From Fort Lauderdale to the Future
How We Met: Keith Barton and Kuldev Singh
Kuldev and I first met in 1996 during ARVO at a house party hosted by our mutual friend Don Budenz, and his wife Sue. Those parties became an annual institution. I was still a corneal fellow at the Bascom Palmer Eye Institute then. Sixteen years later, in 2012, we were on our way to the very last of these parties in Kuldev’s car, and we hatched the concept for what would (four months later to the exact day) become the Ophthalmology Futures European Forum 2012.
Somewhere in between we grew to become friends: we’d frequently meet at TVT study investigator meetings at ARVO and AAO. Kuldev rose to stardom at the forefront of every controversy in glaucoma, challenging mythology and flaky theory. His articles would always gain attention with witty titles such as: “Anti-Metabolite Application: Science or Voodoo?” and “Target Pressure – The Ophthalmologist’s Holey Grail”.
In 2002, Kuldev invited me to speak at the AAO glaucoma subspecialty day. For a European, this was a great honor. Kuldev quickly became an international opinion leader in glaucoma and was often a speaker at European Glaucoma Society congresses. I especially remember his presence at the Berlin meeting in 2008 when he surprised me after I had finished delivering a long-winded monologue on tube implants to a completely packed and pitch-dark room. The usual request for questions was met with absolute silence, disturbed some moments later by a disembodied voice piping up from the very back in the dark with a penetrating question on my technique: Kuldev.
When I got in to the car with Kuldev at Fort Lauderdale to drive to Don and Sue’s house in North Miami yet again in 2012, I didn’t think the ride would end with a long term partnership, but working with Kuldev on the Ophthalmology Futures Forums is a delight. His endless supply of fantastic ideas and enthusiasm, and his fast, clear thinking are a real inspiration.
Kuldev now brings those witty titles, as well as his business acumen, high level connections and keen eye for what is likely to become the next “big thing” in innovation to our annual meeting. The fourth Ophthalmology Futures Forum will be taking place this year in London, and we’re sure it will be our best meeting yet.
Keith and I are both alumni of the Bascom Palmer Eye Institute Fellowship Program in Miami. For the two decades that ARVO was held in Ft. Lauderdale, Don Budenz – my co-fellow at Bascom Palmer in 1991–92 and long-time friend thereafter – hosted reunion parties for former fellows at his North Miami home. Keith and I regularly saw each other at these dinners, as well as at investigator meetings for numerous surgical glaucoma studies that were held at ARVO and AAO, and the annual meetings of the European Glaucoma Society.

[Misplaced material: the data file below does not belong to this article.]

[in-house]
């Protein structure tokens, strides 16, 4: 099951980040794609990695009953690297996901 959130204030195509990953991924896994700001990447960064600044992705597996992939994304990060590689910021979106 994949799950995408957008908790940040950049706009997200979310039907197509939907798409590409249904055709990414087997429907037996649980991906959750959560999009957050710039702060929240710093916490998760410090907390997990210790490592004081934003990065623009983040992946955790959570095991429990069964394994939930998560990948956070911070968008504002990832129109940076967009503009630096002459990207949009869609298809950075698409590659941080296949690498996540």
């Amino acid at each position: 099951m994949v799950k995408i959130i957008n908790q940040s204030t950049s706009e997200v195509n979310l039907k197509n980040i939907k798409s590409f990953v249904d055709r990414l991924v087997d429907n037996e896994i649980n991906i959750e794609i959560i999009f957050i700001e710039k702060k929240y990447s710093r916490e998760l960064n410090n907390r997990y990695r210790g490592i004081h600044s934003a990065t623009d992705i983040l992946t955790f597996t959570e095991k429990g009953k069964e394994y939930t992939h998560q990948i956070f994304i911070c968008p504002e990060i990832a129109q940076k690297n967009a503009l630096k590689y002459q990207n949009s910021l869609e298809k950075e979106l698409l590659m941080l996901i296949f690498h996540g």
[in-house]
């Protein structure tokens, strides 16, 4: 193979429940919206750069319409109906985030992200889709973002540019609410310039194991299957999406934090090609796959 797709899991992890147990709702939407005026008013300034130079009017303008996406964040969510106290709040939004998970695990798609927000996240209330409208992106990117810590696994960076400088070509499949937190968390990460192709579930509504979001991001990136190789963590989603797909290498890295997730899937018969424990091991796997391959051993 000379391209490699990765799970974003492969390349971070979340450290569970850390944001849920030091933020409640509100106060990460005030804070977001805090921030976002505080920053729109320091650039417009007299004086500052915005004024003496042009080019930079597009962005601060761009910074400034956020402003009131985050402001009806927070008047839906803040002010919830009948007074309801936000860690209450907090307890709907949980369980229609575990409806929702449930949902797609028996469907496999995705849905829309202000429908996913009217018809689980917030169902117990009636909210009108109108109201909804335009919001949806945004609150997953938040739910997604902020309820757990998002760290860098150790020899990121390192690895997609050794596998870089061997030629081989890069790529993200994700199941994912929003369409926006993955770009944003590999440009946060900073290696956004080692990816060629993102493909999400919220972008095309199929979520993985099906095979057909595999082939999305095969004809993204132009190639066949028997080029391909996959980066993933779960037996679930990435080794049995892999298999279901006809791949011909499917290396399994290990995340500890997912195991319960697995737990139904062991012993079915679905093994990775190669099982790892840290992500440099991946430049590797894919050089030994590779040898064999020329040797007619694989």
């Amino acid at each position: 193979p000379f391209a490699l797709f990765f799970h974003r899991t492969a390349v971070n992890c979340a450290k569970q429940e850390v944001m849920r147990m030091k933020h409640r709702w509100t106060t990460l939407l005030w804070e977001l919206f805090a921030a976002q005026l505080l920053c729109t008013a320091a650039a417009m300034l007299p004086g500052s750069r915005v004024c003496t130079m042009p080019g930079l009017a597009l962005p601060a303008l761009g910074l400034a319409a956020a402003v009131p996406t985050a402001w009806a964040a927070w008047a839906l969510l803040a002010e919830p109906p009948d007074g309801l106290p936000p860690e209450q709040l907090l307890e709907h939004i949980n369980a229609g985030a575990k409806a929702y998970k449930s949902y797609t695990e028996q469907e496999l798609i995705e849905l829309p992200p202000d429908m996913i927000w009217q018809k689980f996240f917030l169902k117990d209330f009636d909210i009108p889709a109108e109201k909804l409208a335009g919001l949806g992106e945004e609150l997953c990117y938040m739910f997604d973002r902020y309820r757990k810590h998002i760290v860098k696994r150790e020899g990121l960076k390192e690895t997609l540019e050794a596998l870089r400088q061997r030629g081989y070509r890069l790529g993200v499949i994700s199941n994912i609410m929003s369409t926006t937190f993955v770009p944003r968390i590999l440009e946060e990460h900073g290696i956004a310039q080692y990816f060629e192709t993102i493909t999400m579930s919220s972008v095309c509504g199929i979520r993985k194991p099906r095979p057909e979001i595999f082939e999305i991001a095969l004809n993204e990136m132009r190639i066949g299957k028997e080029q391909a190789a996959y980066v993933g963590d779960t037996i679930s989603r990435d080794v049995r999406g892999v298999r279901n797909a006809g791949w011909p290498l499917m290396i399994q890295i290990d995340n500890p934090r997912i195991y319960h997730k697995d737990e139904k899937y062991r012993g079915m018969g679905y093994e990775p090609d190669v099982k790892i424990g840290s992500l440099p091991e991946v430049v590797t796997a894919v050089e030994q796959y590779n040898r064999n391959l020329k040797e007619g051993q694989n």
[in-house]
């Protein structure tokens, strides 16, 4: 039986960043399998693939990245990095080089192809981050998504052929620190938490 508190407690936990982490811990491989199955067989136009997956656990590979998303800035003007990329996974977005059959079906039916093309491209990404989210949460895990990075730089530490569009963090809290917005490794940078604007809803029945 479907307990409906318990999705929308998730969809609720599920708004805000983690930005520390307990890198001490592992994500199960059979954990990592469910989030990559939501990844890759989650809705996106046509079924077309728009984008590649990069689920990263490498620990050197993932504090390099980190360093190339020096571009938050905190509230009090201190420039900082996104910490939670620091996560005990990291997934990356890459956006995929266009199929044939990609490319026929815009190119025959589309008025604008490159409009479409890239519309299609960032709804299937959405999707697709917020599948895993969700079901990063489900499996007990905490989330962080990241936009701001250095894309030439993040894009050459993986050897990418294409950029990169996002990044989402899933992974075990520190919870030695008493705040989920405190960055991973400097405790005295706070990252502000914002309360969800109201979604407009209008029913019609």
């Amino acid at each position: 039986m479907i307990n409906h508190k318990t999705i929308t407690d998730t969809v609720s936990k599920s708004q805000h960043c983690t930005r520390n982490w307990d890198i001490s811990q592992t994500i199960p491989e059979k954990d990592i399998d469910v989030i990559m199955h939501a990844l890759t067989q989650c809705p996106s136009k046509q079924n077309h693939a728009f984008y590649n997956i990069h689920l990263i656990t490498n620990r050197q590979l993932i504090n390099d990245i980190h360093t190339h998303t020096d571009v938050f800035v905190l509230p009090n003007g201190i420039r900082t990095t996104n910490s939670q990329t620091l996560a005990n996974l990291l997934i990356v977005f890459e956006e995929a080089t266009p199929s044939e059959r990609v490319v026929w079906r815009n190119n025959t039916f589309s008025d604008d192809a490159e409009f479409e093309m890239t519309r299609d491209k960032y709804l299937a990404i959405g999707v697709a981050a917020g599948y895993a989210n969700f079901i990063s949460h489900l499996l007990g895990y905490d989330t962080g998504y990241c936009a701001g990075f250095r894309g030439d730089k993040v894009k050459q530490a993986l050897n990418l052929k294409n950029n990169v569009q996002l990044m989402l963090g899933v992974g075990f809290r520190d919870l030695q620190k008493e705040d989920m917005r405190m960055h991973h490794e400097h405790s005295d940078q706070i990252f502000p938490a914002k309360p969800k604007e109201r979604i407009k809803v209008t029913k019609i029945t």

Keith and I shared a common view of glaucoma practice and he became my go-to person for glaucoma care in Europe. Keith always took great care of friends and family members that were visiting London or even Europe.
Our relationship became stronger when Keith invited me to be one of the visiting speakers at the Moorfields Glaucoma meeting in January, 2011; he was a great host during my three days in London. Besides being a terrific ophthalmologist, Keith had established a reputation for putting on creative meetings that were enjoyable for both the speakers and the audience.
In May 2012, while attending ARVO, Keith and I decided that there was a need for an innovation meeting in Europe. Regulatory hurdles in the US meant that novel ophthalmic innovations were increasingly coming from Europe, yet there was no European forum that brought together all stakeholders to move the field forward. We believed that ideally, such a meeting should be driven by ophthalmologists, and include innovators, investors, regulators as well as clinicians. And that’s just what we created. The most prominent European ophthalmic congress was ESCRS so we decided that we would hold our first Ophthalmology Futures Forum just before the 2012 ESCRS meeting in Milan, Italy.
Putting together a fully funded new meeting in four months was a daunting task, but Keith and I quickly realized that we complemented each other well in this project. I have to say this meeting would not have been possible without the dedication of Keith’s administrative assistant, Abigail Mackrill, who is now Operations Director for Ophthalmology Futures. Keith, Abigail and I spoke regularly, and our strong virtual working relationship allowed us to host a very successful first Ophthalmology Futures Forum in Milan. The subsequent 2013 meeting in Amsterdam was larger and given the strong interest expressed by all stakeholders, we held a third forum in Tokyo, preceding the World Ophthalmology Congress in April, 2014. The Tokyo forum was particularly special – in addition to our usual showcase of new ophthalmic technology, we had panels that discussed improving eyecare in the developing world as well as the global regulatory issues in device approval.
My partnership with Keith continues to be most enjoyable, and our fourth Ophthalmology Futures meeting in London this September promises to be the best to date.